Travel + Leisure has named Singita Grumeti Reserves in Tanzania's Serengeti National Park the "best hotel in the world" for the past two years.
So when the Tanzania Tourist Board invited me to visit, I had to see what all the fuss was about.
I can't say for sure that it's the world's best hotel property, but it was one of the most stunning and unique hotels I have ever stayed in.
Grumeti Reserve is actually a 340,000-acre concession on the western corridor of the Serengeti that's owned by billionaire hedge fund manager Paul Tudor Jones. Jones partnered with Singita, a luxury safari brand with resorts around Africa, in 2006 to build an oasis in the wild.
In that time, they truly have built an oasis. Singita Grumeti established an anti-poaching unit and effectively stopped poaching in the area, resulting in a resurgence of big game. It's also working to reintroduce the endangered black rhino, and has a built a major education initiative for some 20 local communities around the reserve.
Of course, Grumeti Reserve is also now home to one of the most exclusive hotels in the world. Singita actually has three main lodges spread across the property, as well as some smaller locales, including a mobile tent camp.
I stayed at Sabora Tented Camp, the most rustic of the three main lodges. My room may have been made of canvas, but it wasn't an ordinary tent. It was ultra-luxurious, with air conditioning, wi-fi, an outdoor shower, and a canopied bed.
Even so, at times I felt closer to nature than I'm normally comfortable with. By the second day, I stopped jumping every time a gecko ran up the wall. And I had a hard time falling asleep thanks to the hundreds of wildebeest lowing outside my tent.
The food was five-star, with a menu of locally grown produce and fresh meat and fish. But what really made the hotel so unique — and probably why it continues to get such high accolades from travel publications — is the individual treatment each guest receives.
Our guide, Simon, was with us from early morning until late at night, driving my tour group around the reserve and teaching us the intricate details of the Great Migration. We ate dinner at a private table in a different spot around the camp each night, and each meal felt like a celebration. From the managers to the waitstaff, everyone knew our names and went out of their way to make sure we were having the best time possible.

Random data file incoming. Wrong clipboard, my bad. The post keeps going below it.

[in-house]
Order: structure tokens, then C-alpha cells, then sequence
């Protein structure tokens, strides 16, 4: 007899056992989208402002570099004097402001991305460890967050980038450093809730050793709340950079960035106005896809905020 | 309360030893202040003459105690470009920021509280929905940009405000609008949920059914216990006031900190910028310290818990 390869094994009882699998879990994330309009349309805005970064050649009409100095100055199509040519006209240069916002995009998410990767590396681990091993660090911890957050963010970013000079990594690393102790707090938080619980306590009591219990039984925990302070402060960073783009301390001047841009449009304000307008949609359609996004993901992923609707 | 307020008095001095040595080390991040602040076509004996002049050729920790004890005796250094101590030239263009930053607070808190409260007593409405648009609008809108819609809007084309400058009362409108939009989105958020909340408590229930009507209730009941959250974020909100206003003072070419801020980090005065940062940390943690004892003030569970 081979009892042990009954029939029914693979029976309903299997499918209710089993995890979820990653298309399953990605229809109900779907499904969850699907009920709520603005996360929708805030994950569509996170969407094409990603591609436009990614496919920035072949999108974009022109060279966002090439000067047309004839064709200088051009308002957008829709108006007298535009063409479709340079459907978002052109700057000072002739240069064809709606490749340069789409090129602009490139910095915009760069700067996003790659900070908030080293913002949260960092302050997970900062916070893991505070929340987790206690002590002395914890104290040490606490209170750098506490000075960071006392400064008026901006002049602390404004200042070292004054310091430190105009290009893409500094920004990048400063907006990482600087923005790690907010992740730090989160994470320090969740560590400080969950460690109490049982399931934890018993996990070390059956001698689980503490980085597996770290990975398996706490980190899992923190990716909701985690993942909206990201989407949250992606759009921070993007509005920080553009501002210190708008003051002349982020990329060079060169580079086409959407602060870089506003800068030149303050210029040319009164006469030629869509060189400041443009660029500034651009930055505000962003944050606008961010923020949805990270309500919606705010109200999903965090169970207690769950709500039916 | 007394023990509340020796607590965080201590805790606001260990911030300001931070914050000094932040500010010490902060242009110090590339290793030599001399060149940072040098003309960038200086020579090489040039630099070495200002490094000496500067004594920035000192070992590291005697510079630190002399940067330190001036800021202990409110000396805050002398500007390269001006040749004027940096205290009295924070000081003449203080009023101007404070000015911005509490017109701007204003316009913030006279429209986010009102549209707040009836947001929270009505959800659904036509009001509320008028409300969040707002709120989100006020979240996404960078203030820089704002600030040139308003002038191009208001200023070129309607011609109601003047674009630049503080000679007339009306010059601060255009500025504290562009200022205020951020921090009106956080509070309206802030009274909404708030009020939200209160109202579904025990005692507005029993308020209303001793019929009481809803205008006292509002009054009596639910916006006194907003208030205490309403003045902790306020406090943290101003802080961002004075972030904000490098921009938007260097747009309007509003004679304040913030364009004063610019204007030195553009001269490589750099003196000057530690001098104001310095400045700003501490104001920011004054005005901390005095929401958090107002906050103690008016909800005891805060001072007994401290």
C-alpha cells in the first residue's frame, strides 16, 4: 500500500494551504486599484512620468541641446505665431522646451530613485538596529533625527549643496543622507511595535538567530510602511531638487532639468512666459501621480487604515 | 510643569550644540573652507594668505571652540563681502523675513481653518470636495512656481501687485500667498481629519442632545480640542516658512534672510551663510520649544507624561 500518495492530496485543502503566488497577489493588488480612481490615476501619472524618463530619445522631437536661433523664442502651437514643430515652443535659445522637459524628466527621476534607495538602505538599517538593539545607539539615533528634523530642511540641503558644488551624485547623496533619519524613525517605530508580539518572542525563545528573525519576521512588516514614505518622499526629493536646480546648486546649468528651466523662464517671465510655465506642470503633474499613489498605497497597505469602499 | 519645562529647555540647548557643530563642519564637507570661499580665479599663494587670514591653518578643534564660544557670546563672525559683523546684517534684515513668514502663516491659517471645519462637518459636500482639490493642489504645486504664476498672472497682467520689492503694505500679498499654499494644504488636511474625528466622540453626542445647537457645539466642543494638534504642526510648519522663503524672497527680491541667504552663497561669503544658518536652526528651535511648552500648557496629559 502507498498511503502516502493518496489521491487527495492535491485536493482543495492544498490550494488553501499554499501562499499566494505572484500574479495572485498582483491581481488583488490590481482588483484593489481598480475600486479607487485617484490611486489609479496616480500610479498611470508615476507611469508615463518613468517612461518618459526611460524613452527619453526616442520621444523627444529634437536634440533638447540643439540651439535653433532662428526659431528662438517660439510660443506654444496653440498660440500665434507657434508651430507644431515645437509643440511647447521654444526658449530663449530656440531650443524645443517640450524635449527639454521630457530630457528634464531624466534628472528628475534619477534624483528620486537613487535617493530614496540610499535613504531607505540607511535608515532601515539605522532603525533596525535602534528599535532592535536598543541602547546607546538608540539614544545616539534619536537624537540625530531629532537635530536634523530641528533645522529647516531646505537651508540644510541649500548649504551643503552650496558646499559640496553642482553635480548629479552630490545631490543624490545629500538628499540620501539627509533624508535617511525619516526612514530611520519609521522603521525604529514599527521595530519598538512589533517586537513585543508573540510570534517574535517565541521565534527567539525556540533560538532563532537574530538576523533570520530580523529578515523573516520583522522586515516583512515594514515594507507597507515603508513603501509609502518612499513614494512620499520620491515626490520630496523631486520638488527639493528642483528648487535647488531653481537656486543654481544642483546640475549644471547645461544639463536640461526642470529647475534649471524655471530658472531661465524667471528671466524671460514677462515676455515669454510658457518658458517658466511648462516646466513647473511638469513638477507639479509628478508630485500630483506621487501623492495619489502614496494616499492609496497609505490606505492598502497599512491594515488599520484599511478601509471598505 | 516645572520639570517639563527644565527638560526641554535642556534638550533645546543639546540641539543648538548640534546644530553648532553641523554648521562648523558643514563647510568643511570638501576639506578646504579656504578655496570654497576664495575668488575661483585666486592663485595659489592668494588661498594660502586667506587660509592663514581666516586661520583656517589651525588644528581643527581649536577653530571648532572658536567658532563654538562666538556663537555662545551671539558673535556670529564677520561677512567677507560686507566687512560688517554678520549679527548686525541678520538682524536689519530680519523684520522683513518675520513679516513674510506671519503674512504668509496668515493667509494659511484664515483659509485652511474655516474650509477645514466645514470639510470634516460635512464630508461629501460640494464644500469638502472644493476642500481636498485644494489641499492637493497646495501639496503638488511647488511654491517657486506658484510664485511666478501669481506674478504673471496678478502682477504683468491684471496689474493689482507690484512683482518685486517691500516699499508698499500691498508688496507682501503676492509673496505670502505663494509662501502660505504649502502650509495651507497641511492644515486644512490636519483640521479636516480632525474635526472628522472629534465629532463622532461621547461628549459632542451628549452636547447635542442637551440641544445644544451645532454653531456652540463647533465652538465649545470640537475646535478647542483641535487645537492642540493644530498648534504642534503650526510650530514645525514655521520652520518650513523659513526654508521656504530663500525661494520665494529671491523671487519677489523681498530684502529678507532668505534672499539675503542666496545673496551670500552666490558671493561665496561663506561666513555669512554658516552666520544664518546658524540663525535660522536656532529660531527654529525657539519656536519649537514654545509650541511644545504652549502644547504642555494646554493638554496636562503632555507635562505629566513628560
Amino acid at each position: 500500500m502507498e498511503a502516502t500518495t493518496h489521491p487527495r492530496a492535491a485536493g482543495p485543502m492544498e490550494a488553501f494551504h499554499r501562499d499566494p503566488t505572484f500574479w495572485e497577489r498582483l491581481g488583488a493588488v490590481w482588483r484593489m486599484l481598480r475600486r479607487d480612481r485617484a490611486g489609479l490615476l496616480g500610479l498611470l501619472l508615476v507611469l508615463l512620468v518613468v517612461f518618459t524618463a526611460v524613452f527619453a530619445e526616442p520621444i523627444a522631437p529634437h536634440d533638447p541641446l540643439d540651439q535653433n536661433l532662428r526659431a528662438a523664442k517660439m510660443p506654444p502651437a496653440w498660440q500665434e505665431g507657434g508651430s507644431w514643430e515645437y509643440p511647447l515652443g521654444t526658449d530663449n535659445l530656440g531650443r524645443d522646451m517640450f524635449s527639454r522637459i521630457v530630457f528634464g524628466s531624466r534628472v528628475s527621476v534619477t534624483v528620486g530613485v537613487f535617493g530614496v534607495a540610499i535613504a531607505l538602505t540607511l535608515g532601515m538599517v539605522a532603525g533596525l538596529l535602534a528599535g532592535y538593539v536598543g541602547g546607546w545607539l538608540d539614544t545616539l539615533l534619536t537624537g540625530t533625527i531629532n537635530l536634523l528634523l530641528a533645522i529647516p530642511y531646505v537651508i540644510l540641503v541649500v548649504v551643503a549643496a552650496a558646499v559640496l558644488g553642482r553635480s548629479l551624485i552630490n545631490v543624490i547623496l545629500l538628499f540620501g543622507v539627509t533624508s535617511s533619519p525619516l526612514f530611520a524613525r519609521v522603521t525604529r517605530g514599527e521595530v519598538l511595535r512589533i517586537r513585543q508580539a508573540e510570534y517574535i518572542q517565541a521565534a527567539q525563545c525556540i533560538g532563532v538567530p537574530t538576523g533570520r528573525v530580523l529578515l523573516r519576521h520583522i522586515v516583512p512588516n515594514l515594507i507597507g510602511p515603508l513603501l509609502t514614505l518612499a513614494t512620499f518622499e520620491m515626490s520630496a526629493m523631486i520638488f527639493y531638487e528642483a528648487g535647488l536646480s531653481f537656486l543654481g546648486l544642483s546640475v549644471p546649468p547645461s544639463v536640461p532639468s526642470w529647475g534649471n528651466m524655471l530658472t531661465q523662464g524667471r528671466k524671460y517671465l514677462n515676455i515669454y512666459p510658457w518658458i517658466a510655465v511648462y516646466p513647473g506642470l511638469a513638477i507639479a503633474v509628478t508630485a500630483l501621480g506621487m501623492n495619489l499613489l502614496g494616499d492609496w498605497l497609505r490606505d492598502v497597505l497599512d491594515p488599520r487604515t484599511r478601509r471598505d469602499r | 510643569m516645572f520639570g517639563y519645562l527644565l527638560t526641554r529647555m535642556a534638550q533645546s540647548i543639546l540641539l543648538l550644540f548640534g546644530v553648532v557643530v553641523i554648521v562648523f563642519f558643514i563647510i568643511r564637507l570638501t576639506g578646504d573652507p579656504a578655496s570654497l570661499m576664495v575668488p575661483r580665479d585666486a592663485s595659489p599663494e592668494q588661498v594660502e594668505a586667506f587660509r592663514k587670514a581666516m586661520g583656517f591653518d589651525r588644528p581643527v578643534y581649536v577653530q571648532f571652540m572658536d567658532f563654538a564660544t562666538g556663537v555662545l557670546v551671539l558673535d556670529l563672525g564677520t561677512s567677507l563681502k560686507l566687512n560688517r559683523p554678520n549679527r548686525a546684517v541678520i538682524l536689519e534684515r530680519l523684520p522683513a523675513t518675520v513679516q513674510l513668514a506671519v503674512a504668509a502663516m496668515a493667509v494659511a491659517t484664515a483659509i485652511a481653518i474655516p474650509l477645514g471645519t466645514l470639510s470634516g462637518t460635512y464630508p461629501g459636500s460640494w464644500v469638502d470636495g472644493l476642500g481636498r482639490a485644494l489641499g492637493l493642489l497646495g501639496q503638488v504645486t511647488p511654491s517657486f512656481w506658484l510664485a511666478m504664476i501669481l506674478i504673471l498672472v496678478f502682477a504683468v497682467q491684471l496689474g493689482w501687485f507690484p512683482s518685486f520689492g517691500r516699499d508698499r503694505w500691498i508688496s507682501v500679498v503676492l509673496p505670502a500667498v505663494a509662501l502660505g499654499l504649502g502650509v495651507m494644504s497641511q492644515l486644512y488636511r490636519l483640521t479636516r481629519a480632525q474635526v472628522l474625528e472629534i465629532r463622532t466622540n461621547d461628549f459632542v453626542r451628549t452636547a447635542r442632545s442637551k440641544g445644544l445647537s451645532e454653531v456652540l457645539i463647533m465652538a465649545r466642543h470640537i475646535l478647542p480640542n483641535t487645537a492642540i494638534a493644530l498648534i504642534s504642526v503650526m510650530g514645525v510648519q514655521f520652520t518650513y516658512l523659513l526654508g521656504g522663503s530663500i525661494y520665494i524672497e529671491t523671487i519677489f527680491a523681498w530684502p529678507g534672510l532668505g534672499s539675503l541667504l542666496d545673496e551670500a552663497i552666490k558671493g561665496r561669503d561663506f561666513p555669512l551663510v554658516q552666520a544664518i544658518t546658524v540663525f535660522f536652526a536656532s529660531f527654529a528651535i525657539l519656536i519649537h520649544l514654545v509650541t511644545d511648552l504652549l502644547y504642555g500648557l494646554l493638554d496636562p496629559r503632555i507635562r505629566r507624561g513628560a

And it wasn't because we were on a press trip; I saw them do the same for other guests.
Singita Grumeti isn't cheap. Sabora Tented camp costs $1,150 per person per night in the high season and $850 in the low season; rates at Sasakwa, the flagship lodge, go up to $1,700 per person per night. It's the sort of place you go once in your life, if you're very lucky — for a honeymoon or retirement trip.
Disclosure: Our trip to Tanzania, including travel and lodging expenses, was sponsored by the Tanzania Tourist Board, Africa Adventure Company, Singita Grumeti Group, Coastal Aviation, Qatar Airways, Tanzania National Parks, Ngorongoro Conservation Area Authority and Wildlife Division.
After a three-hour drive from Sasakwa airstrip through the plains of Grumeti Reserve, we finally spotted Sabora Tented Camp in the distance.
The place seemed to blend in with the scenery. From the kitchen to the guest rooms, the entire camp is actually made of thick canvas.
We hopped out of our off-road vehicle and were greeted by Sabora's staff, who welcomed us with a handwashing ceremony.
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